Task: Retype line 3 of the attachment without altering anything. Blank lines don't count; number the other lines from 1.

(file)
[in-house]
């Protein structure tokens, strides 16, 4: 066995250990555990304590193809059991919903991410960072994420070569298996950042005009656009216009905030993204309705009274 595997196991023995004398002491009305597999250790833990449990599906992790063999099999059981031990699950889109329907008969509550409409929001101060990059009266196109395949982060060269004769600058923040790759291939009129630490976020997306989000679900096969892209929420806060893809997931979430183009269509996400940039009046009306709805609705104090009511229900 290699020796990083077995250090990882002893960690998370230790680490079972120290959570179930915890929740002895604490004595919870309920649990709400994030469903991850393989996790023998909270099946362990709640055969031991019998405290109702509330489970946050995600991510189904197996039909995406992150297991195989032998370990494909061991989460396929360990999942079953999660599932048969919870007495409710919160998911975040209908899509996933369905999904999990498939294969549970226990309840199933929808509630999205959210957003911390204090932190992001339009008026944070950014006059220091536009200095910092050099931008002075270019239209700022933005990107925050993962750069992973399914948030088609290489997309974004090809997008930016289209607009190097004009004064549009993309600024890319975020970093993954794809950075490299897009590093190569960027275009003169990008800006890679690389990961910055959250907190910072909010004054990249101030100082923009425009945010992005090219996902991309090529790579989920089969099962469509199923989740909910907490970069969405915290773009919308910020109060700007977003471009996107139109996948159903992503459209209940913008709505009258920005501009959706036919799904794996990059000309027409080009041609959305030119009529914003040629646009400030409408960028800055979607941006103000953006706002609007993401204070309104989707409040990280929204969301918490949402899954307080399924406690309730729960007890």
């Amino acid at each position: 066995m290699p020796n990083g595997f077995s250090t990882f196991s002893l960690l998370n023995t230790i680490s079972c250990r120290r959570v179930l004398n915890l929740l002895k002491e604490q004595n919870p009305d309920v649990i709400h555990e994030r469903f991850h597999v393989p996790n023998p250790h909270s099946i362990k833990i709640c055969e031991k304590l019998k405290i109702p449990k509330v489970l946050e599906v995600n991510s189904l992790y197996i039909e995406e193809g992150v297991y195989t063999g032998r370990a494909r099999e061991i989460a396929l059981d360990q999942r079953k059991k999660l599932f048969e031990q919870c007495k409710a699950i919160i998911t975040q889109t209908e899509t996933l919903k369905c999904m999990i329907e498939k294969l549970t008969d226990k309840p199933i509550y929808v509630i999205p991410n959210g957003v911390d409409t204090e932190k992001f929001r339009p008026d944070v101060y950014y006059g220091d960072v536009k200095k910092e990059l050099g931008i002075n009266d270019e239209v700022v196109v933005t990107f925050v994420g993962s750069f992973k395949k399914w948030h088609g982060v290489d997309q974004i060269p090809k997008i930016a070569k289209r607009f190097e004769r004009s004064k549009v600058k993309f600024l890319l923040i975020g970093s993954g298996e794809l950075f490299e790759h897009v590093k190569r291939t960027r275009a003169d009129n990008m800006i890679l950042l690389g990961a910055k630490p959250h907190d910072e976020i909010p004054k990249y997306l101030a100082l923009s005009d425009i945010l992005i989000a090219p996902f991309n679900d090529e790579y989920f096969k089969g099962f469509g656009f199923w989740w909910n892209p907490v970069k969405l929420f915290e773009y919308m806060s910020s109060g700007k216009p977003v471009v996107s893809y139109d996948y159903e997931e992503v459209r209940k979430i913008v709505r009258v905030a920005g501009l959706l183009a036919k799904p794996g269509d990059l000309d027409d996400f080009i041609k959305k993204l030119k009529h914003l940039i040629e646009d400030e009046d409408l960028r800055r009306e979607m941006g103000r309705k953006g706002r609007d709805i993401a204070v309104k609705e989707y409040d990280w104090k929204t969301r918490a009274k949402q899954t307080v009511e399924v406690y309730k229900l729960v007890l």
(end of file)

């Amino acid at each position: 066995m290699p020796n990083g595997f077995s250090t990882f196991s002893l960690l998370n023995t230790i680490s079972c250990r120290r959570v179930l004398n915890l929740l002895k002491e604490q004595n919870p009305d309920v649990i709400h555990e994030r469903f991850h597999v393989p996790n023998p250790h909270s099946i362990k833990i709640c055969e031991k304590l019998k405290i109702p449990k509330v489970l946050e599906v995600n991510s189904l992790y197996i039909e995406e193809g992150v297991y195989t063999g032998r370990a494909r099999e061991i989460a396929l059981d360990q999942r079953k059991k999660l599932f048969e031990q919870c007495k409710a699950i919160i998911t975040q889109t209908e899509t996933l919903k369905c999904m999990i329907e498939k294969l549970t008969d226990k309840p199933i509550y929808v509630i999205p991410n959210g957003v911390d409409t204090e932190k992001f929001r339009p008026d944070v101060y950014y006059g220091d960072v536009k200095k910092e990059l050099g931008i002075n009266d270019e239209v700022v196109v933005t990107f925050v994420g993962s750069f992973k395949k399914w948030h088609g982060v290489d997309q974004i060269p090809k997008i930016a070569k289209r607009f190097e004769r004009s004064k549009v600058k993309f600024l890319l923040i975020g970093s993954g298996e794809l950075f490299e790759h897009v590093k190569r291939t960027r275009a003169d009129n990008m800006i890679l950042l690389g990961a910055k630490p959250h907190d910072e976020i909010p004054k990249y997306l101030a100082l923009s005009d425009i945010l992005i989000a090219p996902f991309n679900d090529e790579y989920f096969k089969g099962f469509g656009f199923w989740w909910n892209p907490v970069k969405l929420f915290e773009y919308m806060s910020s109060g700007k216009p977003v471009v996107s893809y139109d996948y159903e997931e992503v459209r209940k979430i913008v709505r009258v905030a920005g501009l959706l183009a036919k799904p794996g269509d990059l000309d027409d996400f080009i041609k959305k993204l030119k009529h914003l940039i040629e646009d400030e009046d409408l960028r800055r009306e979607m941006g103000r309705k953006g706002r609007d709805i993401a204070v309104k609705e989707y409040d990280w104090k929204t969301r918490a009274k949402q899954t307080v009511e399924v406690y309730k229900l729960v007890l």